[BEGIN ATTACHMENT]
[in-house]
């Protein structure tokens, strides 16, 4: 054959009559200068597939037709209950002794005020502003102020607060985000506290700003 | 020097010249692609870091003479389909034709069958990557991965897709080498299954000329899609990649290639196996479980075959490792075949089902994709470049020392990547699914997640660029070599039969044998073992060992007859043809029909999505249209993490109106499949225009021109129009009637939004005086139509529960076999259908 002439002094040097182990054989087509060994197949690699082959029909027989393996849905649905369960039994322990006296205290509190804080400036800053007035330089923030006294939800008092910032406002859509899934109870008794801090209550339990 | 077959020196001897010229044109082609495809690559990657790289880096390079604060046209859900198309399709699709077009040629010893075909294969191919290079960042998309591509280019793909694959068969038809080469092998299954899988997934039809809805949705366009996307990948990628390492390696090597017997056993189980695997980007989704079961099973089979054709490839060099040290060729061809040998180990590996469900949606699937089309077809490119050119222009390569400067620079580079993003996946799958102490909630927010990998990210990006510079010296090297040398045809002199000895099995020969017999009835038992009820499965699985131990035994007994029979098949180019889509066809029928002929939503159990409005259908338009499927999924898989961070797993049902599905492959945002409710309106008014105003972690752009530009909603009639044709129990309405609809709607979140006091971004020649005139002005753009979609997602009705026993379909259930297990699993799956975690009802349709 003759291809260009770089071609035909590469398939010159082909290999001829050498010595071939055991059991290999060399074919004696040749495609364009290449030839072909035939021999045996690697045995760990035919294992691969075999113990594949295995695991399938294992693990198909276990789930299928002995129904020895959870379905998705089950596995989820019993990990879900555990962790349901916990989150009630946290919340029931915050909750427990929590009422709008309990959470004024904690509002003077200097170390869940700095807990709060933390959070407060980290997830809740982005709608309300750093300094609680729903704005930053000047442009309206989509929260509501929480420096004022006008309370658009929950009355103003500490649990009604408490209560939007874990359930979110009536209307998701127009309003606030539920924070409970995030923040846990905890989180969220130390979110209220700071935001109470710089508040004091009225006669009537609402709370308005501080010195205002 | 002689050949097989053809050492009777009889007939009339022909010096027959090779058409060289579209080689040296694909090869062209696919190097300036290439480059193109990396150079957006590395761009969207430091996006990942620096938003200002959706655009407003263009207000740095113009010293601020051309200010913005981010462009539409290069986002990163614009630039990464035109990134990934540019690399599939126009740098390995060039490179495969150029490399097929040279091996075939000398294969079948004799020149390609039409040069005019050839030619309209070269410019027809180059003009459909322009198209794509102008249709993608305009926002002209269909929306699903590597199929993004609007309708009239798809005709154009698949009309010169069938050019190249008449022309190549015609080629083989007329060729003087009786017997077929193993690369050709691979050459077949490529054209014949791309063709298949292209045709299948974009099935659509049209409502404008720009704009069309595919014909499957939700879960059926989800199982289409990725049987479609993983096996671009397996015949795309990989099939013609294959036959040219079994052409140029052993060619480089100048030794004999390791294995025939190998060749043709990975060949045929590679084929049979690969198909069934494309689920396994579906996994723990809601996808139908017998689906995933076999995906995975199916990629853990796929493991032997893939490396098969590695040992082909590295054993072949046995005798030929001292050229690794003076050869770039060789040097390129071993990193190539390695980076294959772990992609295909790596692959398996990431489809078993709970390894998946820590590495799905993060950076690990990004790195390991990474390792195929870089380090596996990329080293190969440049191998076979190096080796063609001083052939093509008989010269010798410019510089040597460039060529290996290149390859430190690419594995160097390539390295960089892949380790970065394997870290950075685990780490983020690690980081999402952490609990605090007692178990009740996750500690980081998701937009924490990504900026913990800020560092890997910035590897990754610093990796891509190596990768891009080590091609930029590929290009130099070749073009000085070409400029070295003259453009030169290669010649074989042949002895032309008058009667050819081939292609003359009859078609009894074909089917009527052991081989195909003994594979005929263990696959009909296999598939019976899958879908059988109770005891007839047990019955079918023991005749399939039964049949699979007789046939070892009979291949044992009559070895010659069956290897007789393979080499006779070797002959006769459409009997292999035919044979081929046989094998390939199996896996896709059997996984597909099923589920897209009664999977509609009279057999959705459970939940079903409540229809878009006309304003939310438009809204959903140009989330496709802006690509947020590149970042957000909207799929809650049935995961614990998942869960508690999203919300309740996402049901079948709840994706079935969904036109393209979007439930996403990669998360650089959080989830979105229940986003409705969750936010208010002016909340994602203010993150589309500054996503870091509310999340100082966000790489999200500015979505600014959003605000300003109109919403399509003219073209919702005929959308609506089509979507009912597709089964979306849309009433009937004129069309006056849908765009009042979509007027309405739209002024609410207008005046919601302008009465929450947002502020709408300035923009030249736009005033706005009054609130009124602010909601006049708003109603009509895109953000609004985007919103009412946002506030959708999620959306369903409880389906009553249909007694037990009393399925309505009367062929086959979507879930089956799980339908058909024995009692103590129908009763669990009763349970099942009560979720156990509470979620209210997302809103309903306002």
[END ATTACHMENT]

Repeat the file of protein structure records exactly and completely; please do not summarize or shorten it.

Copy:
[in-house]
């Protein structure tokens, strides 16, 4: 054959009559200068597939037709209950002794005020502003102020607060985000506290700003 | 020097010249692609870091003479389909034709069958990557991965897709080498299954000329899609990649290639196996479980075959490792075949089902994709470049020392990547699914997640660029070599039969044998073992060992007859043809029909999505249209993490109106499949225009021109129009009637939004005086139509529960076999259908 002439002094040097182990054989087509060994197949690699082959029909027989393996849905649905369960039994322990006296205290509190804080400036800053007035330089923030006294939800008092910032406002859509899934109870008794801090209550339990 | 077959020196001897010229044109082609495809690559990657790289880096390079604060046209859900198309399709699709077009040629010893075909294969191919290079960042998309591509280019793909694959068969038809080469092998299954899988997934039809809805949705366009996307990948990628390492390696090597017997056993189980695997980007989704079961099973089979054709490839060099040290060729061809040998180990590996469900949606699937089309077809490119050119222009390569400067620079580079993003996946799958102490909630927010990998990210990006510079010296090297040398045809002199000895099995020969017999009835038992009820499965699985131990035994007994029979098949180019889509066809029928002929939503159990409005259908338009499927999924898989961070797993049902599905492959945002409710309106008014105003972690752009530009909603009639044709129990309405609809709607979140006091971004020649005139002005753009979609997602009705026993379909259930297990699993799956975690009802349709 003759291809260009770089071609035909590469398939010159082909290999001829050498010595071939055991059991290999060399074919004696040749495609364009290449030839072909035939021999045996690697045995760990035919294992691969075999113990594949295995695991399938294992693990198909276990789930299928002995129904020895959870379905998705089950596995989820019993990990879900555990962790349901916990989150009630946290919340029931915050909750427990929590009422709008309990959470004024904690509002003077200097170390869940700095807990709060933390959070407060980290997830809740982005709608309300750093300094609680729903704005930053000047442009309206989509929260509501929480420096004022006008309370658009929950009355103003500490649990009604408490209560939007874990359930979110009536209307998701127009309003606030539920924070409970995030923040846990905890989180969220130390979110209220700071935001109470710089508040004091009225006669009537609402709370308005501080010195205002 | 002689050949097989053809050492009777009889007939009339022909010096027959090779058409060289579209080689040296694909090869062209696919190097300036290439480059193109990396150079957006590395761009969207430091996006990942620096938003200002959706655009407003263009207000740095113009010293601020051309200010913005981010462009539409290069986002990163614009630039990464035109990134990934540019690399599939126009740098390995060039490179495969150029490399097929040279091996075939000398294969079948004799020149390609039409040069005019050839030619309209070269410019027809180059003009459909322009198209794509102008249709993608305009926002002209269909929306699903590597199929993004609007309708009239798809005709154009698949009309010169069938050019190249008449022309190549015609080629083989007329060729003087009786017997077929193993690369050709691979050459077949490529054209014949791309063709298949292209045709299948974009099935659509049209409502404008720009704009069309595919014909499957939700879960059926989800199982289409990725049987479609993983096996671009397996015949795309990989099939013609294959036959040219079994052409140029052993060619480089100048030794004999390791294995025939190998060749043709990975060949045929590679084929049979690969198909069934494309689920396994579906996994723990809601996808139908017998689906995933076999995906995975199916990629853990796929493991032997893939490396098969590695040992082909590295054993072949046995005798030929001292050229690794003076050869770039060789040097390129071993990193190539390695980076294959772990992609295909790596692959398996990431489809078993709970390894998946820590590495799905993060950076690990990004790195390991990474390792195929870089380090596996990329080293190969440049191998076979190096080796063609001083052939093509008989010269010798410019510089040597460039060529290996290149390859430190690419594995160097390539390295960089892949380790970065394997870290950075685990780490983020690690980081999402952490609990605090007692178990009740996750500690980081998701937009924490990504900026913990800020560092890997910035590897990754610093990796891509190596990768891009080590091609930029590929290009130099070749073009000085070409400029070295003259453009030169290669010649074989042949002895032309008058009667050819081939292609003359009859078609009894074909089917009527052991081989195909003994594979005929263990696959009909296999598939019976899958879908059988109770005891007839047990019955079918023991005749399939039964049949699979007789046939070892009979291949044992009559070895010659069956290897007789393979080499006779070797002959006769459409009997292999035919044979081929046989094998390939199996896996896709059997996984597909099923589920897209009664999977509609009279057999959705459970939940079903409540229809878009006309304003939310438009809204959903140009989330496709802006690509947020590149970042957000909207799929809650049935995961614990998942869960508690999203919300309740996402049901079948709840994706079935969904036109393209979007439930996403990669998360650089959080989830979105229940986003409705969750936010208010002016909340994602203010993150589309500054996503870091509310999340100082966000790489999200500015979505600014959003605000300003109109919403399509003219073209919702005929959308609506089509979507009912597709089964979306849309009433009937004129069309006056849908765009009042979509007027309405739209002024609410207008005046919601302008009465929450947002502020709408300035923009030249736009005033706005009054609130009124602010909601006049708003109603009509895109953000609004985007919103009412946002506030959708999620959306369903409880389906009553249909007694037990009393399925309505009367062929086959979507879930089956799980339908058909024995009692103590129908009763669990009763349970099942009560979720156990509470979620209210997302809103309903306002």